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Maiori, Province of Salerno, Campania

Situated along the spectacular Amalfi coast, the town has a very ancient and remarkable history. Today it is a lively tourist resort, boasting the longest uninterrupted sandy beach on the Amalfi coastline, as well as a rich cultural life. In the summertime also ferry services to Capri are available.

Info

  • Population: about 5,600 inhabitants
  • Zip/postal code: 84010
  • Dialing Area Code: +39 089
  • Patron Saint: Santa Maria a Mare, celebrated on 15 August
  • Frazioni & Localities: San Pietro, Santa Maria delle Grazie, Ponteprimario, Vecite, Erchie

History - Antiquity

The origins of Maiori are lost in the mist of time; according to one tradition, it was founded by the Etruscans, with the name of Cossa or Bossa, which then became Posula under the Romans, already a tourist resort, as shown by the ruins of a Villa of the 1st century AD in nearby Minori. Local historian Cerasuoli recorded the discovery of Etruscan pottery in a sepulchre in 1835 during restoration works, but unfortunately the items were lost. Under the Etruscans the founder, Reghinna, gave his name to the place, and the adjective Major was added to distinguish it from the nearby Reghinna Minor. The major and minor adjectives probably distinguished two small streams that flow near Maiori and Minori.

Archeological findings seem to confirm that this was the only area of Etruscan settlements in Campania, and Maiori may have been the refuge of the survivors of the mythical Etruscan city called Marcinna (identified by some scholars with Vietri sul Mare), destroyed by a flood or raid; this hypothesis explains how the Etruscans' sea mastery, passed on from generation to generation, contributed in the early Middle Ages to the foundation of the Amalfi Mariner Republic.

History - the Middle Ages

In the early Middle Ages Maiori was part of the Amalfi confederation, which included the towns and villages between Lettere and Tramonti to the north, and between Cetara and Positano to the south, as well as the island of Capri. Maiori was at the time a port with many docks and the seat of the Admiral, the Customs, and the Salt Deposit. The wind coming from the northern town of Tramonti was called by the Maiorese people "Tramontana", which is still a general name used in the Italian language for cold winds coming from the north, and this name was also painted on the early compass (whose invention is disputed between Flavio Gioia of Amalfi and Chinese sailors). The shipyards of Maiori continued their activity also after the fall of the Amalfi Republic.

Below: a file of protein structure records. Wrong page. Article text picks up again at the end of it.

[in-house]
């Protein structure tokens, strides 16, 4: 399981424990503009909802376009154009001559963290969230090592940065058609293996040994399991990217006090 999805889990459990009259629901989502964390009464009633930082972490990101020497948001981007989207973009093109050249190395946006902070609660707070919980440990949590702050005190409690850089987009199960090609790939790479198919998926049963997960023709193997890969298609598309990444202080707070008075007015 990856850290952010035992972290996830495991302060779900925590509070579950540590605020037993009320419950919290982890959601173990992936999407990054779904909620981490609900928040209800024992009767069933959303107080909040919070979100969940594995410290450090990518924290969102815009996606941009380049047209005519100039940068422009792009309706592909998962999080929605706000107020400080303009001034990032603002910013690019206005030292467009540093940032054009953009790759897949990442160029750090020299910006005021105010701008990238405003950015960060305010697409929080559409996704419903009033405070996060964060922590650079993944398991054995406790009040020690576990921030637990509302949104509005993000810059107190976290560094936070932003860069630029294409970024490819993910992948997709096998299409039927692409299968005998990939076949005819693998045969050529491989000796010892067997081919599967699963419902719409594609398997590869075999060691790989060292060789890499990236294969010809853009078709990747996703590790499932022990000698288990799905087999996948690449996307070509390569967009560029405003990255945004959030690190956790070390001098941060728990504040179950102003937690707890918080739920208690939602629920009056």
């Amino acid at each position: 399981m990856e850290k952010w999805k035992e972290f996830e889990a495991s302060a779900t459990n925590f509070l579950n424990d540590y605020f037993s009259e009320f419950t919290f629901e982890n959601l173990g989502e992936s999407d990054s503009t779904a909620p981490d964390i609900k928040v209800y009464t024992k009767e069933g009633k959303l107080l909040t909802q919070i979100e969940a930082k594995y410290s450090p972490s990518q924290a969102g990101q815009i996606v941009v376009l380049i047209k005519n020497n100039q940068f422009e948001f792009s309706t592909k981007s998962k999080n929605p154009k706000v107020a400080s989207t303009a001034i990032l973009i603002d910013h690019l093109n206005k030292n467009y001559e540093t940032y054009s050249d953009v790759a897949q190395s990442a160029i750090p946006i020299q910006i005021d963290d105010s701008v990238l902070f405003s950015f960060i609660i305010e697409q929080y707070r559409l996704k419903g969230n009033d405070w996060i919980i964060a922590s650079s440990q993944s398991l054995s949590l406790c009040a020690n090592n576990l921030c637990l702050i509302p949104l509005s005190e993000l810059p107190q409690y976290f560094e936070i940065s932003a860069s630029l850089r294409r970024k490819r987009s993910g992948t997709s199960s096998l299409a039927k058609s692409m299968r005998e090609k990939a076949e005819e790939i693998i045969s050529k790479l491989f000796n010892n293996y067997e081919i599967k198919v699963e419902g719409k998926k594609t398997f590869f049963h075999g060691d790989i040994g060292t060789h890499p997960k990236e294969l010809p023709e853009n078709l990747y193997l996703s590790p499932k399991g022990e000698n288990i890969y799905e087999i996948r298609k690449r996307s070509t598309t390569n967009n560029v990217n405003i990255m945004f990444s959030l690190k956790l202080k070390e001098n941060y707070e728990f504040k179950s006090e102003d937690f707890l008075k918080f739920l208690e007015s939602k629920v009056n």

What to see

  • The Palazzo Mezzacapo, today the seat of the townhall, in the Corso Reginna, once the mansion of Marquis di Mezzacapo, with a fine courtyard; in one room there is a fresco possibly the work of Ludwig Richter.
  • The church of Santa Maria a Mare, with its unmistakable dome covered by majolica tiles; built in the 12th century on a previous chapel to St. Michael the Archangel, located on Monte Torina, changed name in 1204 after a statue of the Virgin Mary was found on the seashore of Maiori.
  • The Castle of San Nicola de Thoro-Plano, a huge, wide fortress covering 7500 square meters, build in the 15th century and renovated in the 18th.
  • The Monastery of Santa Maria Olearia, founded in 973 AD by Benedictine monks who established an oilpress on the site.

Events and Festivities

  • The celebration of the Carnival in February, called Gran Carnevale Maiorese
  • The Rossellini Film Festival, held in Maiori because it was the set of a famous movie, Paisà.
  • The festivity of Madonna Avvocata, with a pilgrimage to the sanctuary on Whitsuntide
  • 15 August, feast in honor of patron Santa Maria a Mare.
  • August, the eggplant festival at frazione Vecite.

Where to stay

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